I guess it’s down to the cost of maturing wines for longer in oak- and the cost associated with it. So you are likely to get wines that perhaps had a few months in oak (or had been seasoned with oak staves), which will invariably mean less vanilla and less intensity of the oak flavours overall.


#91

Also Nino Negri far from the most interesting producer :grinning:


#92

I hear what you’re saying but equally it would be great to try and centralise ones buying in order to allow storage in one place rather than odds and sods here and there.


#93

Condrieu (outside of EP). And f they could get some Christophe Blanc I would not have to import it.


#94

Ahhh, you’ve succumbed!


#95

Yes though my wallet is going to regret this :slightly_smiling_face:


#96

How about FEWER than 182 types of Bordeaux?

This is downright ridiculous - it indicates a buying policy with no guidelines - it’s a blanket barriage. I would be interested in hearing TWS justification.


#97

It might just indicate member preferences? I guess it depends if having more of one thing necessarily means less of another. Would certainly be interested in learning more about these kind of buying decisions though!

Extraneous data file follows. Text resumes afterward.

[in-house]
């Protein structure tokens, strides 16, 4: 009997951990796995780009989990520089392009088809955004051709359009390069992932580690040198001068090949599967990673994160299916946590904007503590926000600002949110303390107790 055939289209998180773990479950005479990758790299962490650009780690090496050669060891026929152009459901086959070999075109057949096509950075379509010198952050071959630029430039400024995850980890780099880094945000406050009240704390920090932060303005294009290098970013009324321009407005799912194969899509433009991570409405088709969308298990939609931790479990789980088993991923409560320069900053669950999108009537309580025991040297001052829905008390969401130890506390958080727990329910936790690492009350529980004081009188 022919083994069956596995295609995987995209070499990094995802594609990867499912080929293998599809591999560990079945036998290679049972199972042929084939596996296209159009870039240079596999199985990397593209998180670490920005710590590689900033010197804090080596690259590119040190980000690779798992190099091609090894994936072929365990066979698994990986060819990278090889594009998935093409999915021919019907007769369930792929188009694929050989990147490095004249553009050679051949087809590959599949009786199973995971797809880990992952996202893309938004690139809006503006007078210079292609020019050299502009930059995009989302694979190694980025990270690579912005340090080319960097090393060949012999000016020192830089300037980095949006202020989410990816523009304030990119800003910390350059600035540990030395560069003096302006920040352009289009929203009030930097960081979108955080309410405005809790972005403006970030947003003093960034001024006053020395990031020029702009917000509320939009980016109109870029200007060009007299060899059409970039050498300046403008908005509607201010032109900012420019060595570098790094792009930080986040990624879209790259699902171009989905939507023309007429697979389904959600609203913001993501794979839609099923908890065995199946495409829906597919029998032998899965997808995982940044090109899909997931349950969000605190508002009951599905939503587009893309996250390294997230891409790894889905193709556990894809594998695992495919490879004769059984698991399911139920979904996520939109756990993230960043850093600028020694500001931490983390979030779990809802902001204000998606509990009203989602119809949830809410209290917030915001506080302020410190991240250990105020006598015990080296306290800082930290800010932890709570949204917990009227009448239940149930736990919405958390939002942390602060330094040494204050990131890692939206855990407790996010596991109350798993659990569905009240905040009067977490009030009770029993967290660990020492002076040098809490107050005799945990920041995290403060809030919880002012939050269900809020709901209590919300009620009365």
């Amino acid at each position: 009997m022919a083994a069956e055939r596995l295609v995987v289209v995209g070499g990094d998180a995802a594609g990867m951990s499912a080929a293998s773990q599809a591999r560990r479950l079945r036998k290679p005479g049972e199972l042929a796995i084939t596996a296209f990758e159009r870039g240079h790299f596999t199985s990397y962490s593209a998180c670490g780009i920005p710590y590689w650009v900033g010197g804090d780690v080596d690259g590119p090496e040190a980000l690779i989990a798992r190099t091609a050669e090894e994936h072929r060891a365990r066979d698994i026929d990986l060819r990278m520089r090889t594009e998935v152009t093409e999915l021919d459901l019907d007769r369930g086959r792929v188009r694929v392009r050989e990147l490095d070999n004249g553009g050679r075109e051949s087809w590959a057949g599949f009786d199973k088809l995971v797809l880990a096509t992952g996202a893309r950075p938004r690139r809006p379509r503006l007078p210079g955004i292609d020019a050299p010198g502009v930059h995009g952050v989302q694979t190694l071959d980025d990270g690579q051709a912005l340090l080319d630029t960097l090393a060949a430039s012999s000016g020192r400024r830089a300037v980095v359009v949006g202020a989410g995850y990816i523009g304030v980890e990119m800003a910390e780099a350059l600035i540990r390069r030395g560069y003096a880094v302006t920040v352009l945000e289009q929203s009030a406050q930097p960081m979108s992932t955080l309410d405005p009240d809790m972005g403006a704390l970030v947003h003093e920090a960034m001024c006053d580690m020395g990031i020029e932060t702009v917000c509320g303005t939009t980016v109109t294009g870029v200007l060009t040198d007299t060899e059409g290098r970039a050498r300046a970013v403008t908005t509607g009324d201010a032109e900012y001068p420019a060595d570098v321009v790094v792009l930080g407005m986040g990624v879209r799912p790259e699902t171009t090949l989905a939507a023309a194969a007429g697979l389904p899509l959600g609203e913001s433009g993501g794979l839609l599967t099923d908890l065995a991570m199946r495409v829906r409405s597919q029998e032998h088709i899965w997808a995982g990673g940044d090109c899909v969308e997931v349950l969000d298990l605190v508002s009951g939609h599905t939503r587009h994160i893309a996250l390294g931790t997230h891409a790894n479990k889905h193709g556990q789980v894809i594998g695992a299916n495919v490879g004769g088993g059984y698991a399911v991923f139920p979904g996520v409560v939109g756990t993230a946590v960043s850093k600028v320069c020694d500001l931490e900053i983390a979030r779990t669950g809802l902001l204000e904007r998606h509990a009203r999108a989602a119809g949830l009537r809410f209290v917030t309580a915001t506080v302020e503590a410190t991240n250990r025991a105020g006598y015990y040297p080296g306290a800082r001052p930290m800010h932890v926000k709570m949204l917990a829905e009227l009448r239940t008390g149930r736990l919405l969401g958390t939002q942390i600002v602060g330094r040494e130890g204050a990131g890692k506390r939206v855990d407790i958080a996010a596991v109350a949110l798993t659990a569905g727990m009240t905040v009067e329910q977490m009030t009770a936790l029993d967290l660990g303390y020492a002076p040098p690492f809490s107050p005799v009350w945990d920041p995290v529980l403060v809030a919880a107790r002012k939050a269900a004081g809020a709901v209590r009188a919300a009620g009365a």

#98

It is an interesting one. I don’t see that much of the stuff being drunk when community members share what they are drinking. Bordeaux produces more wine in the ‘seriously expensive’ category than other fine wine region; historically Brits glugged it by the gallon over roast red meat at Sunday lunch, but times and tastes have changed. Presumably there is still a vibrant market for this stuff, otherwise TWS wouldn’t sell 182 of them, I just don’t know anyone who drinks quality claret in significant quantities.


#99

I think in fact there are “only” 122 actually from Bordeaux. The others are Bordeaux blends from S Africa, Bordeaux grapes, etc. Still a fair number, but not so enormous.


#100

122 still seems way too many, when I think of the (almost endless) list of grapes and regions where TWS offers very little beyond the cheapest available.

The prominence of Bordeaux (and consequently its varietals elsewhere) is simply down to historical accident - and then good marketing.